Houses of Worship

Cambridge and Ely We started our day in the modern hotel section of the Jesus College conference center. The Center is almost monastic in a very comfortable way. That makes sense because Jesus College was originally intended primarily for the education of clergy. It was founded in 1571, when Elizabeth I issued a royal charter. The first Protestant college to be founded at the university, it is the only Oxford college to date from Elizabeth’s reign.

After breakfast, we toured a bit of the grounds of the college and the chapel, which dates from 1621. Leaving the college, we passed by the Master’s Lodge. If we’ve learned anything in Cambridge, it’s that it is indeed a very nice thing to be Master of a college here.

Then back onto the streets of Cambridge where we encountered the Round Church, built by the Knights Templar in 1130, making it older that the university. It was not open to such as us. 

We wanted to go into St. John’s College, unfortunately closed to visitors. Doesn’t the Master have lovely digs?

We did a farewell walk around town and again marveled at the centuries melding together.

Our last stop in Cambridge — depending on one’s thoughts about art — could be considered a house of worship. The Fitzwilliam Museum is considered one of the best collections of antiquities and modern art in western Europe. David Hockney is currently being featured, integrated into the permanent collection in a thematic way, the gist of which I will spare you. It worked in an interesting way.

What was also stunning about the museum is the building itself. Its main entrance is just breathtaking.

After the cathedral of art, we took a train to our next destination — Ely. The focus of our attention there was the ancient cathedral that has a commanding presence throughout the whole city.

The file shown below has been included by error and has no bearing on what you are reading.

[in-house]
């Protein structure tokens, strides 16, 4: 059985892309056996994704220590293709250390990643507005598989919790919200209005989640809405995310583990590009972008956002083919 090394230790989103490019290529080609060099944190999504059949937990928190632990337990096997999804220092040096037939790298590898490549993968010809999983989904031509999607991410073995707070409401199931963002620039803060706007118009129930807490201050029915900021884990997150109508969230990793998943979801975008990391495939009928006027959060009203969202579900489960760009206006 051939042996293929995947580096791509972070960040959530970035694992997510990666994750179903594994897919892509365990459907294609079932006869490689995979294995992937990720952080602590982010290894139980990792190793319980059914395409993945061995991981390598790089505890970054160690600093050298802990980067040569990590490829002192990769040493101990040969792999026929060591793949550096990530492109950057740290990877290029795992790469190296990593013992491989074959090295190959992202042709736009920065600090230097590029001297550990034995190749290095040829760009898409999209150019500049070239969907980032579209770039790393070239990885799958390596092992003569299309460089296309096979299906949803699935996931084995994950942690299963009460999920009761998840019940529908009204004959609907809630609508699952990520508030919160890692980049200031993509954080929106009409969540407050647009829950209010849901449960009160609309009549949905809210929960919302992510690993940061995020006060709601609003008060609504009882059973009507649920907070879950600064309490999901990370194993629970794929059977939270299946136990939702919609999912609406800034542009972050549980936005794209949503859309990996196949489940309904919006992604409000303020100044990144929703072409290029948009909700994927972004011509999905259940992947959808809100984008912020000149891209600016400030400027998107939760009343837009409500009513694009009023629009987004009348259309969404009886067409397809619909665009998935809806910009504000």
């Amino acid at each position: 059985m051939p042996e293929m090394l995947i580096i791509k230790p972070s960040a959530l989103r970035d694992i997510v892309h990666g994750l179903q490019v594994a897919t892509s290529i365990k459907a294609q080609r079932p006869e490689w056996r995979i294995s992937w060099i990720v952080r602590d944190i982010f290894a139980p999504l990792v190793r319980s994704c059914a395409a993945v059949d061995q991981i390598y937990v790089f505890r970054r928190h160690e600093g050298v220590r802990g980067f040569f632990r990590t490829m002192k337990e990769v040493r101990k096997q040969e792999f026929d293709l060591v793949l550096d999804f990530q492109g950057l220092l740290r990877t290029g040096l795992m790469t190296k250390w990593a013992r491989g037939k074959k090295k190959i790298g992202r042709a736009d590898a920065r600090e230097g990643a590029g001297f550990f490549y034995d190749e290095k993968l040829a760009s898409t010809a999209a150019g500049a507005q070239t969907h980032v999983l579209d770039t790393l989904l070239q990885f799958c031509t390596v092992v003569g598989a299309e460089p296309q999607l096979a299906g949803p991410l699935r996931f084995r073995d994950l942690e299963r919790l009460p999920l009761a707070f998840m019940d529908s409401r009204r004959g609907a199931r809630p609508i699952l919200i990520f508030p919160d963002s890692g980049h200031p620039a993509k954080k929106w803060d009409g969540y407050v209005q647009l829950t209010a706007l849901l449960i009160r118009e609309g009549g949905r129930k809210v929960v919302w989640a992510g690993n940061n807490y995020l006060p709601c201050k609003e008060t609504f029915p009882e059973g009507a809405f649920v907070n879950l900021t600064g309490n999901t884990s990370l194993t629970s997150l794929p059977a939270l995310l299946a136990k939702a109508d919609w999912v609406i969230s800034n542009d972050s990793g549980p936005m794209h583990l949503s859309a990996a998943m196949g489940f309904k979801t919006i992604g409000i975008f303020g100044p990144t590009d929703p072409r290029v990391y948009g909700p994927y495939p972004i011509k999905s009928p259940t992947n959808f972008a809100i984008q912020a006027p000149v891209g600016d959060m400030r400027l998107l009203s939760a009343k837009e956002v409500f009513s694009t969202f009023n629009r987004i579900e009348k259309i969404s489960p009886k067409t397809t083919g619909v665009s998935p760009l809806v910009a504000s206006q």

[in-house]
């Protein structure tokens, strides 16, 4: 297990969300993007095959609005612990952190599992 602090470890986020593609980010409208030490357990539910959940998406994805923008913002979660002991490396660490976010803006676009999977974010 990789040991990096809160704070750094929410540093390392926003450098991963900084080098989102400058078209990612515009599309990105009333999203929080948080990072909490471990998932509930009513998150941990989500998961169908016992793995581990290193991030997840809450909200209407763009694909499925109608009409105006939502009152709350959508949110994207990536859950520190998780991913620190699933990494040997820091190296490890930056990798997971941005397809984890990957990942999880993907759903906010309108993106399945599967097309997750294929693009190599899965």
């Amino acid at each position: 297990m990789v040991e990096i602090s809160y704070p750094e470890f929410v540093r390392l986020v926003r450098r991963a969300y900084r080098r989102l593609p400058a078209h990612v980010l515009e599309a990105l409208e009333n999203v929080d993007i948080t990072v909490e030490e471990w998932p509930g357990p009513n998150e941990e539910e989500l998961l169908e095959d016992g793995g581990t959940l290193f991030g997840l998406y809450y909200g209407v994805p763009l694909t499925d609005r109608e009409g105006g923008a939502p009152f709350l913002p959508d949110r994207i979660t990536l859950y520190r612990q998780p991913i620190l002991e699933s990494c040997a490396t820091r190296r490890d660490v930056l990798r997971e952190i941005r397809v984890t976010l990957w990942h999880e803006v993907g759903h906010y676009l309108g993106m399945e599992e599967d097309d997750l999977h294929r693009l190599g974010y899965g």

The cathedral began in 762 as an abbey church. The present building dates to 1083, and it was granted cathedral status in 1109. Of course, it had to shift gears during the Reformation, when it was re-founded as the Cathedral Church of the Holy and Undivided Trinity of Ely. Architecturally, its scale and details, such as the central octagonal tower, make it a stunning space, dominating the surrounding landscape.

So we did a lot of admiring of cathedrals to various deities. But there was always time for a break. Cue Don.

Don’s Food Corner

Maybe because the weather was so magnificently magnificent or because we had an outdoor table at lunch with a magnificently magnificent view of Ely Cathedral, but everything we were served seemed magnificently magnificent.

I had a cured Scottish salmon and cream cheese sandwich on brown bread that rivaled a bagel set-up at New York’s Barney Greengrass — but at one-third the cost. The salmon was piled high. And there were some freshly fried potato chips and a nice salad to go with it.

Jo was in heaven because they offered a jacket potato — with LOTS of butter. She also had a truly homemade leek and potato soup. That came with a fantastic Cheddar cheese scone. Unlike many scones that can be as dense and heavy as hockey pucks, this one was light and almost fluffy. The cheese was nicely pronounced without making the scone greasy — until a LOT of butter was added. It came to the table hot. Perfect.

As we sat there, in the middle of a garden that is adjacent to the cathedral, it was like we were watching spring unfold. The daffodils and many of the other spring bulbs are in full bloom here as are most of the flowering trees.

What a way to spend time in Ely.

3 thoughts on “Houses of Worship

  1. I was happily surprised to see so many rood screens that survived the destruction in the reformation years. I couldn’t quite tell in your close up, is that a picture of a confessional? Probably not. You chalked up another great day.

  2. You have been very lucky with the weather so far. Jo, the pictures keep getting better. The food looks delicious.

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